Stepping back and taking a look at the employment of the USNS Comfort does reveal some eyebrow raising features – however, there are some aspects which are skipped over in the article. The impression I’ve gotten, via continual correspondence with a friend deployed aboard the Comfort, is that one of the factors in the deployment decision wasn’t simply the total patient capacity, but the specialized capabilites that were brought by the Comfort that you simply do not get with most other portable/deployable packages – and the Comfort was just about the only way to get those capabiities to the scene, quickly, without adding to the very congested ‘air bridge’. The Comfort supplied capabilities like MRI, CT, a full up ICU (including neo natal), just off the top of my head from what my contact related.

    One thing that did seem strange to me was that the ship was kept out in the middle of the bay, and medevac choppers were the primary means of getting critical care (with the ‘basics’ covered onshore, it was generally the ‘tough’ cases that went to Comfort) getting patients aboard – although, once treated, many were returned to shore via boat. This may have been due to earthquake damage at the port/dock facilities, and concerns about damaging the ship – I don’t know for sure about that, it wasn’t something my contact and I discussed directly.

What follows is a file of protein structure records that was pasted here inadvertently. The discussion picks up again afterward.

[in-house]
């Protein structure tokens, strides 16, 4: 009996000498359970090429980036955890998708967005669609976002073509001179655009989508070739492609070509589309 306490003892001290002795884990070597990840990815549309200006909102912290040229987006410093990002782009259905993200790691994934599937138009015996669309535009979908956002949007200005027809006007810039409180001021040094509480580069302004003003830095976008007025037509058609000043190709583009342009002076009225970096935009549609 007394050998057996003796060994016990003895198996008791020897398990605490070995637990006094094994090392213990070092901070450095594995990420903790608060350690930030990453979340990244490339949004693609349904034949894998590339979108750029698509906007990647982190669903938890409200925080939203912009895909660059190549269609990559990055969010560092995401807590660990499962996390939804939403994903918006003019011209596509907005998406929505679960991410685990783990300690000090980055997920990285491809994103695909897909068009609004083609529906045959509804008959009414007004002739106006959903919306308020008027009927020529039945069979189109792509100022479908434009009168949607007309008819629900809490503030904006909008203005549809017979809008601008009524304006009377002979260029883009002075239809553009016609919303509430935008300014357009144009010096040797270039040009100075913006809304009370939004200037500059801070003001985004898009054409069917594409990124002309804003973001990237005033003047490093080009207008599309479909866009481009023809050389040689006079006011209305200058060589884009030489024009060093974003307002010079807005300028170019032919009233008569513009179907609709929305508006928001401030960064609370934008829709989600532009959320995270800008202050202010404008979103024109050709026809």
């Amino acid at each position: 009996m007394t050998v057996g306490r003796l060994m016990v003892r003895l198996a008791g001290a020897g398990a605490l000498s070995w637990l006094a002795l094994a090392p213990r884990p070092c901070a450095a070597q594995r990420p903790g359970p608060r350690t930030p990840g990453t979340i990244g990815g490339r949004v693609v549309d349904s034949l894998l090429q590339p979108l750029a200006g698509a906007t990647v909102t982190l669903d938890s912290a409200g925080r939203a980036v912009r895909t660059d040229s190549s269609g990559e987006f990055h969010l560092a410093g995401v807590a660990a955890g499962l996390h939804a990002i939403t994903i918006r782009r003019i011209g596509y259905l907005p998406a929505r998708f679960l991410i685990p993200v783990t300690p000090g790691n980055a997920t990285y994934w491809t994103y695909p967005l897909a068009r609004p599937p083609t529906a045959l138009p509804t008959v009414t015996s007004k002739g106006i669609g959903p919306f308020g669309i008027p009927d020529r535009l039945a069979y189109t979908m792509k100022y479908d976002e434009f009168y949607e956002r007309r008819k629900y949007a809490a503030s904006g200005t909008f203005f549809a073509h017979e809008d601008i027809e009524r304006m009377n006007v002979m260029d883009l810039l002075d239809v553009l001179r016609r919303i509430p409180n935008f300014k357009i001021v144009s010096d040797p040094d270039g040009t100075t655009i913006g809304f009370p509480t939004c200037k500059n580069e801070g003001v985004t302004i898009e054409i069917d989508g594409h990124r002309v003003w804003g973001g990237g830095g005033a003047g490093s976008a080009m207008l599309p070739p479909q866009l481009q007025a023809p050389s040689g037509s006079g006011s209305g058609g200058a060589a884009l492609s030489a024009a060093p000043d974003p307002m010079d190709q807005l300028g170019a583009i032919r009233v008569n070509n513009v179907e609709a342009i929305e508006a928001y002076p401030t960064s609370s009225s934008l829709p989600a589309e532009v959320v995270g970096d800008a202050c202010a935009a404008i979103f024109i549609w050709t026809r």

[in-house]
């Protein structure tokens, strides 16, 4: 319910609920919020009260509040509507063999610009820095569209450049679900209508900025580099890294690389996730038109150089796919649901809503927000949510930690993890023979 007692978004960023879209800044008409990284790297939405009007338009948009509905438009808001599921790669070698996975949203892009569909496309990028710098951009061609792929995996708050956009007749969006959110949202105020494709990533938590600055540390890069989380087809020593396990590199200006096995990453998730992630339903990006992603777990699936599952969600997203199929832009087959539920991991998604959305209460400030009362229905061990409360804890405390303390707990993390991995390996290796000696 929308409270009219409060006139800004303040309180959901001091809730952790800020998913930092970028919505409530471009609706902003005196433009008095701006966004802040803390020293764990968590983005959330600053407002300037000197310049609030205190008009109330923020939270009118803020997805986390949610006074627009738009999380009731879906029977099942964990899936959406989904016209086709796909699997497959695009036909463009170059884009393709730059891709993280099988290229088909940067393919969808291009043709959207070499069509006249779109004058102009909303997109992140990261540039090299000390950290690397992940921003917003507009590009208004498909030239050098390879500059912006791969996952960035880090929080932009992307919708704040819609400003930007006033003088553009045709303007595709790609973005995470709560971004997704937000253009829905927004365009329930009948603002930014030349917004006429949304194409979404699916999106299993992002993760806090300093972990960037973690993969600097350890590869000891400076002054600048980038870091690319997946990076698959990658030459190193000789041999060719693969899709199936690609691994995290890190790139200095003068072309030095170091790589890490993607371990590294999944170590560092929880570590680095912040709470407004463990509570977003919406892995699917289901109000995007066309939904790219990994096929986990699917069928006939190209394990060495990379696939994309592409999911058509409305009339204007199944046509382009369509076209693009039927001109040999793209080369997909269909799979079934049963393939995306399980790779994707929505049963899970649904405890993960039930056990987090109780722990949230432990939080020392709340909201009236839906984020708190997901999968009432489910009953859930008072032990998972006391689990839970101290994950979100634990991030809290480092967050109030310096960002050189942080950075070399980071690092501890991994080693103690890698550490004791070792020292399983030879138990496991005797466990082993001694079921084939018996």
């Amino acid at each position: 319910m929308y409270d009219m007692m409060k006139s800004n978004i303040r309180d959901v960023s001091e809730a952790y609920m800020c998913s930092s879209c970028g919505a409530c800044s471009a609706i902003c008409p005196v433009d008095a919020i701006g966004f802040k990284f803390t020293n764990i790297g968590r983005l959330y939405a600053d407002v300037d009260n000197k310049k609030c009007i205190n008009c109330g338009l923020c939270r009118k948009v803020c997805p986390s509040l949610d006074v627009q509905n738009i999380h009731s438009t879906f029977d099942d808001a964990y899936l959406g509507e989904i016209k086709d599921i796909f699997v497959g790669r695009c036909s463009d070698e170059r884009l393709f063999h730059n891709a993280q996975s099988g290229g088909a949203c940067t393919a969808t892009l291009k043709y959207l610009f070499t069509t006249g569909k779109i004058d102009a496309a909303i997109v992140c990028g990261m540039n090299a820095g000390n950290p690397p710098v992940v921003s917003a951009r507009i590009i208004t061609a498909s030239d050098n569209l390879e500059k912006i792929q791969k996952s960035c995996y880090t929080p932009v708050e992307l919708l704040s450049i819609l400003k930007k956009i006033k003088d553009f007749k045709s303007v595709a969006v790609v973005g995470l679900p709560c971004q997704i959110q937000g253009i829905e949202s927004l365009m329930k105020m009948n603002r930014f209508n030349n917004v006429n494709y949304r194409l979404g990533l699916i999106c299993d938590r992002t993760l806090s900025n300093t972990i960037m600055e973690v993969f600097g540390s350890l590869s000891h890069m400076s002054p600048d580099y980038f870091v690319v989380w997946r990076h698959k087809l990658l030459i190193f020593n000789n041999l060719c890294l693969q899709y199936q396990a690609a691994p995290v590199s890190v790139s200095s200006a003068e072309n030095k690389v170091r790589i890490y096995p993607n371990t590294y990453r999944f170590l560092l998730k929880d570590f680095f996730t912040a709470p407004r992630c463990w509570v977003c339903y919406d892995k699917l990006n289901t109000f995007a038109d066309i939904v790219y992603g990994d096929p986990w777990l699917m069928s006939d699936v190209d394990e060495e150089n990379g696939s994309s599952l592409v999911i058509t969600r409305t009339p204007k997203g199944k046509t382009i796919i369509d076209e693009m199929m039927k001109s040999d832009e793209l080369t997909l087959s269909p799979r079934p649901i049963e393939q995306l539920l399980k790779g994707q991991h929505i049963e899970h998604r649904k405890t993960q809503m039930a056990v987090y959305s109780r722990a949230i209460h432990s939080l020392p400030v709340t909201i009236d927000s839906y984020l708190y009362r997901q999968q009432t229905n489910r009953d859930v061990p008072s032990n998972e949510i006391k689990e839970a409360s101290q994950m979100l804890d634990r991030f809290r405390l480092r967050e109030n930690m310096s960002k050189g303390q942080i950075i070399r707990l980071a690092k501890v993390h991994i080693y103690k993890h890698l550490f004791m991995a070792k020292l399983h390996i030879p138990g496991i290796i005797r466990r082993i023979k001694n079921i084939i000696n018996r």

Also not noted in the article was the employment of Comfort medical staff ashore – while my contact did not supply specifics (as our contact was not of an interview/monitoring nature), edical personnel did travel ashore to assist/spell/relieve/augment shore based teams and efforts. Again, on what scale, I have no idea, but the folks involved didn’t spend the entire time stuck on a big white boat twiddling their thumbs waiting for waves of patients that never materialized.

    Not being involved in any way in the decision making process, I’m not making an argument one way or the other on the wisdom of sending the Comfort. Also, not being an accountant, nor adjudicator of cost/benefit ratios for health care, I’m not putting forth an opinion from that perspective, either. Simply putting forth information I’ve become privvy to via interactions with one of the non-management, non-executive participants, that doesn’t appear to be reflected in the article posted.


    • windrdr

      Oh, and one other detail I left out – the Comfort departed station in Haiti (believe they left early yesterday), and is currently enroute back to Baltimore. So it’s not still sitting there ‘just burning money’, as it were.

    • Aleksandra Kulczuga

      Good point – I also heard the Docs went ashore to help, and I don’t think by any means that they were twiddling their thumbs. The Navy however didn’t give numbers on other aid provided. Thanks for pointing this out.

      • windrdr

        You’re most welcome, Aleksandra.

      • windrdr

        Here’s a link to a picture of the first set of twins born on the Comfort, courtesy of my onboard contact.

      • windrdr

        Yet more info – this directly from my contact aboard, after I steered him to these articles (mildly edited for personal info)